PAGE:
On June 19, 2020, First Circuit Judge Edgar W. Dickson reversed the 2017 judgement and ruled that the breakaway communities could retain their properties.[29] The Episcopal Church in South Carolina vowed to take the matter back to the South Carolina Supreme Court.[30]

Joining the Anglican Church in North America

At its annual convention in March 2014, the diocese voted to join the global Fellowship of Confessing Anglicans. It also voted to accept temporary "primatial oversight" from Anglican Communion bishops in the Global South, an action which Bishop Lawrence stated brought it "an extra-provincial diocesan status, gracious oversight from one of the largest ecclesial entities within the Communion."[31] According to the Anglican Communion's official website, the Anglican Diocese of South Carolina is not part of the Anglican Communion and does not have extra-provincial status.[32]

The diocese held a two-day meeting in April 2015 at St. Christopher Camp and Conference Center examining "possible compatibility" with the Anglican Church in North America.[33] An "Affiliation Task Force" recommended affiliation with the ACNA at the diocesan convention on March 12, 2016. The affiliation would have to be approved by two future conventions of the diocese.[34]

The Anglican Diocese of South Carolina voted unanimously to affiliate with ACNA at their annual Convention, held in Summerville, on 11 March 2017. ACNA's Provincial Council voted unanimously to formally receive the Anglican Diocese of South Carolina at ACNA's Third Provincial Assembly, meeting in Wheaton, Illinois, on 27 June 2017.[35][36][37]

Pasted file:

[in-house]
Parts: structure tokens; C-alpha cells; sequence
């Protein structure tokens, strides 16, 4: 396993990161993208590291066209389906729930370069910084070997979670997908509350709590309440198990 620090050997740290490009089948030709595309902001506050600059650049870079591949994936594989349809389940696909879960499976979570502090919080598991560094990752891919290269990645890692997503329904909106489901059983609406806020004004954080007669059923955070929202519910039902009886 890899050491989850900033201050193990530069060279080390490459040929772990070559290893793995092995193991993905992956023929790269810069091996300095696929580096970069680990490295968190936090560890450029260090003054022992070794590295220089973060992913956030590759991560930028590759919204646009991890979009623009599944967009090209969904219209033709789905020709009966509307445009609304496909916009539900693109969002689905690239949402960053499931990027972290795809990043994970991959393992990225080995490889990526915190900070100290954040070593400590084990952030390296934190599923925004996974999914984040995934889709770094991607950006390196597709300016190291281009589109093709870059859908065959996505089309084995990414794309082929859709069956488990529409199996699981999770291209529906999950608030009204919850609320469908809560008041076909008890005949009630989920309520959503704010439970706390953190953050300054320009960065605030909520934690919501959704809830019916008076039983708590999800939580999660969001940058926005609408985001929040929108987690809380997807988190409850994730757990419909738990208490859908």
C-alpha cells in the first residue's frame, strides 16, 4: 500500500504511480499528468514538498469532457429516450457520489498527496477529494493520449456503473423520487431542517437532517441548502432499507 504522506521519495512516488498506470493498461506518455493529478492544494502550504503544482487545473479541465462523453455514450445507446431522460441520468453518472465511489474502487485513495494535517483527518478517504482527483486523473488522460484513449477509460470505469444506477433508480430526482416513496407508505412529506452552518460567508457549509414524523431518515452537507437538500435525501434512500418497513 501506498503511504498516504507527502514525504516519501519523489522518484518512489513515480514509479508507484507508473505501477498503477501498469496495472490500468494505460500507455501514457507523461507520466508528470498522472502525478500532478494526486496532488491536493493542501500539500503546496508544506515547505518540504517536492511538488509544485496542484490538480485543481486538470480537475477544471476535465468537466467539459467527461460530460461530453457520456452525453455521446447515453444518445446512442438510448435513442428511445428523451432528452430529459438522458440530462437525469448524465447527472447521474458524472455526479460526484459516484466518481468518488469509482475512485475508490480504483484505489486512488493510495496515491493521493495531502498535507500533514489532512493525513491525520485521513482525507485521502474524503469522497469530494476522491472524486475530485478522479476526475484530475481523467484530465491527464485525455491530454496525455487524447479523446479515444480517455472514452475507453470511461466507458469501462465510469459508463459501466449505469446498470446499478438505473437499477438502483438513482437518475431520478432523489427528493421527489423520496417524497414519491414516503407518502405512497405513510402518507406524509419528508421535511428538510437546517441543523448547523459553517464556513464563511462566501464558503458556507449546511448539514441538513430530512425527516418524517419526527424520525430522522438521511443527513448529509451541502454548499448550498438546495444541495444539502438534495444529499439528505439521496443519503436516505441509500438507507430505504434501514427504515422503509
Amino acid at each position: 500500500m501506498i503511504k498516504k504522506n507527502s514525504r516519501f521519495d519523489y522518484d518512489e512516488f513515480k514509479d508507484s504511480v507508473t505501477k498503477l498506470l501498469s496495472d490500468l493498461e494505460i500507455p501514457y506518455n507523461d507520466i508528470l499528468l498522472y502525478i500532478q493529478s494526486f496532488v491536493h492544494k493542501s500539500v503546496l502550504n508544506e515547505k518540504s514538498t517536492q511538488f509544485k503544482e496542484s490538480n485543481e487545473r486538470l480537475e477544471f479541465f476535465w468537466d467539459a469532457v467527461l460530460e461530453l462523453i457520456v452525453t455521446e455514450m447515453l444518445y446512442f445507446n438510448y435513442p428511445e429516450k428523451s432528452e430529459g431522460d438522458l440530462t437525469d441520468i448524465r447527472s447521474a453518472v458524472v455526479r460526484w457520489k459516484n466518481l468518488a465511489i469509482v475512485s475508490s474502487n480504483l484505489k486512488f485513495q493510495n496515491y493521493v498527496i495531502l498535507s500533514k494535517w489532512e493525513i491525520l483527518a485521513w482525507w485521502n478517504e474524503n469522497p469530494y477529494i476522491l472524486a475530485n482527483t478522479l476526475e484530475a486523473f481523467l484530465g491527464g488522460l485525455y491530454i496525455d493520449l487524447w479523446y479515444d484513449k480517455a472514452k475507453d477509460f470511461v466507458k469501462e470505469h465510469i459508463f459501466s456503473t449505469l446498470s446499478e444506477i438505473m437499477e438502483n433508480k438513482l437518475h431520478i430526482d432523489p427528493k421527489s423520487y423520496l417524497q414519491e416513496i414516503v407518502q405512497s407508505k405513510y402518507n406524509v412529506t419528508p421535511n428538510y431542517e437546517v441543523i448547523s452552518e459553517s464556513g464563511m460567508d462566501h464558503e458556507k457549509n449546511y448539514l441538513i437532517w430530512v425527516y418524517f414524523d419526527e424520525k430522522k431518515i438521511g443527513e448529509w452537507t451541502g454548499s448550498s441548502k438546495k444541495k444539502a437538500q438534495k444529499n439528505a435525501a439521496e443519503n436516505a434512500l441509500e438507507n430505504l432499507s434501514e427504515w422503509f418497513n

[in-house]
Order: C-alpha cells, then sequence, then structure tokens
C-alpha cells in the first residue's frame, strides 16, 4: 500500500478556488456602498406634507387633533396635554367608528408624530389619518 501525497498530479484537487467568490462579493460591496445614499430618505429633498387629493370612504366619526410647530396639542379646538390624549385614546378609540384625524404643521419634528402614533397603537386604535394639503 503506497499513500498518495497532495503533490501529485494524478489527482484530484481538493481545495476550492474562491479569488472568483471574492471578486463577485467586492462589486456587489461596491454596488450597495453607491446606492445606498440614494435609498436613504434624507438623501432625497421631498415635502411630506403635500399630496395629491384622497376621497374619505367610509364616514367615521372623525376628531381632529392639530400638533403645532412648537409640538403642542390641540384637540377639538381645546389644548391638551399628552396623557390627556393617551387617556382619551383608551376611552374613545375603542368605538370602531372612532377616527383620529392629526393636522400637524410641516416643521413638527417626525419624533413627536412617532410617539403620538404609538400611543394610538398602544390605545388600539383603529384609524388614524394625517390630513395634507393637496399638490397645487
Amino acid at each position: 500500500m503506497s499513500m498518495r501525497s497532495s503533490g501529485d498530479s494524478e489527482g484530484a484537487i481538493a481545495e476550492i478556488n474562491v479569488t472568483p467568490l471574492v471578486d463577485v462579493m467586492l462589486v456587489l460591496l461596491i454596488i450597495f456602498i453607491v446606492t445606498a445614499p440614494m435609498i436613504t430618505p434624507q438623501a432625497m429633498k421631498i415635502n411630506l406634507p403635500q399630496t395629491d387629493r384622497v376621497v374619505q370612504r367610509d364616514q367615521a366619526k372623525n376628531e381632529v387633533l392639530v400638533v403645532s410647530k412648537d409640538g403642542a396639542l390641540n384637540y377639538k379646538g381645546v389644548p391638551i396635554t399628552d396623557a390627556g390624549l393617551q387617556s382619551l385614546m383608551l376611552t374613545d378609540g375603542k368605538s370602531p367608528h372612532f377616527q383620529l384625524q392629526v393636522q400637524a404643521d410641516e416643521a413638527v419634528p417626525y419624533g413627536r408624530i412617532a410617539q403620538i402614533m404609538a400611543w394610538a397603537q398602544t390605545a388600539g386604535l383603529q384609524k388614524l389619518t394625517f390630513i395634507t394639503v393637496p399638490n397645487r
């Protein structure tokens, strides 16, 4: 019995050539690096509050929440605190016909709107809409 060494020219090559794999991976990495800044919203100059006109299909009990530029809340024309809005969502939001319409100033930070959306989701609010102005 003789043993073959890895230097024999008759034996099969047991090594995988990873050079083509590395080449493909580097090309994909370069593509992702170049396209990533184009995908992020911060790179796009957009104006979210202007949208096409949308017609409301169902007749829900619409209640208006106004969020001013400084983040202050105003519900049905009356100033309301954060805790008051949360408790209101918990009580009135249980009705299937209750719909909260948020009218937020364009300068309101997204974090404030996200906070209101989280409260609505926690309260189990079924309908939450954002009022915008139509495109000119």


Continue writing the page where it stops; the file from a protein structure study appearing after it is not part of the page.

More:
See also


  1. ^ a b c "2018 Parochial Report Statistics" (PDF). Anglican Diocese of South Carolina. Retrieved May 15, 2019.
  2. ^ a b c Hawes, Jennifer Berry; Parker, Adam. "State Supreme Court rules The Episcopal Church can reclaim 29 properties from breakaway parishes". Post and Courier. Retrieved April 27, 2020.
  3. ^ [1] "South Carolina re-elects Mark Lawrence as bishop"][permanent dead link] Episcopal News Service, 4 August 2007
  4. ^ [2] "South Carolina election voided due to canonical deficiencies in responses"][permanent dead link] Episcopal News Service, 15 March 2007
  5. ^ General Convention Resolutions C056 Archived April 24, 2012, at the Wayback Machine and D025 Archived 2011-05-12 at the Wayback Machine, General Convention 2009 Legislation Archived 2011-04-23 at the Wayback Machine, accessed 29 April 2011.
  6. ^ "Four of Five Resolutions Overwhelmingly Passed at Special Convention" Archived 2011-07-26 at the Wayback Machine, Diocese of South Carolina, accessed April 28, 2011.
  7. ^ [ Archived 2011-07-26 at the Wayback Machine [Resolutions Offered at Special October 24, 2009 Covention"], Diocese of South Carolina, accessed April 28, 2011.